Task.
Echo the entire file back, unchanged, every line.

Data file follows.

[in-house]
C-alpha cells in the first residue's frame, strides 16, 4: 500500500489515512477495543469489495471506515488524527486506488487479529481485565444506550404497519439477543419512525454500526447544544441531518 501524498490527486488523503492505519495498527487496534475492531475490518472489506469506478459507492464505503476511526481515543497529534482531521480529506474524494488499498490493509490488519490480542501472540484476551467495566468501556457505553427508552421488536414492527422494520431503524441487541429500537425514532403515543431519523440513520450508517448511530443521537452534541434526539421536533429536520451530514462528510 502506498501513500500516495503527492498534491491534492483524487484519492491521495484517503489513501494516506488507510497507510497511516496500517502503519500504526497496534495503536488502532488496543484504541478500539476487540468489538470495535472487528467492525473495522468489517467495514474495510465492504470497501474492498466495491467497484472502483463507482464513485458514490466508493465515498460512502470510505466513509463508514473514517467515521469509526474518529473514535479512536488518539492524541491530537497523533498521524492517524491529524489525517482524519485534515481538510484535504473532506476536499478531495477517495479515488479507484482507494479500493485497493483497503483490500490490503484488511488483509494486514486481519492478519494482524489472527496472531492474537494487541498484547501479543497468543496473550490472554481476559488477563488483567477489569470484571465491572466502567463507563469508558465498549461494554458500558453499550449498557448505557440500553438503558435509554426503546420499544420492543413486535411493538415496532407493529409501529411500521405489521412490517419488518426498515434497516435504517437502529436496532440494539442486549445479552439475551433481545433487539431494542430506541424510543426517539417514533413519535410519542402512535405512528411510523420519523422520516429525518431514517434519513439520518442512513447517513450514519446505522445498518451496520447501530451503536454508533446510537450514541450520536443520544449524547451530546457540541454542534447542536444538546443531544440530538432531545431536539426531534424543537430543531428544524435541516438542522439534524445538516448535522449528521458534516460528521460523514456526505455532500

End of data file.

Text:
[in-house]
C-alpha cells in the first residue's frame, strides 16, 4: 500500500489515512477495543469489495471506515488524527486506488487479529481485565444506550404497519439477543419512525454500526447544544441531518 501524498490527486488523503492505519495498527487496534475492531475490518472489506469506478459507492464505503476511526481515543497529534482531521480529506474524494488499498490493509490488519490480542501472540484476551467495566468501556457505553427508552421488536414492527422494520431503524441487541429500537425514532403515543431519523440513520450508517448511530443521537452534541434526539421536533429536520451530514462528510 502506498501513500500516495503527492498534491491534492483524487484519492491521495484517503489513501494516506488507510497507510497511516496500517502503519500504526497496534495503536488502532488496543484504541478500539476487540468489538470495535472487528467492525473495522468489517467495514474495510465492504470497501474492498466495491467497484472502483463507482464513485458514490466508493465515498460512502470510505466513509463508514473514517467515521469509526474518529473514535479512536488518539492524541491530537497523533498521524492517524491529524489525517482524519485534515481538510484535504473532506476536499478531495477517495479515488479507484482507494479500493485497493483497503483490500490490503484488511488483509494486514486481519492478519494482524489472527496472531492474537494487541498484547501479543497468543496473550490472554481476559488477563488483567477489569470484571465491572466502567463507563469508558465498549461494554458500558453499550449498557448505557440500553438503558435509554426503546420499544420492543413486535411493538415496532407493529409501529411500521405489521412490517419488518426498515434497516435504517437502529436496532440494539442486549445479552439475551433481545433487539431494542430506541424510543426517539417514533413519535410519542402512535405512528411510523420519523422520516429525518431514517434519513439520518442512513447517513450514519446505522445498518451496520447501530451503536454508533446510537450514541450520536443520544449524547451530546457540541454542534447542536444538546443531544440530538432531545431536539426531534424543537430543531428544524435541516438542522439534524445538516448535522449528521458534516460528521460523514456526505455532500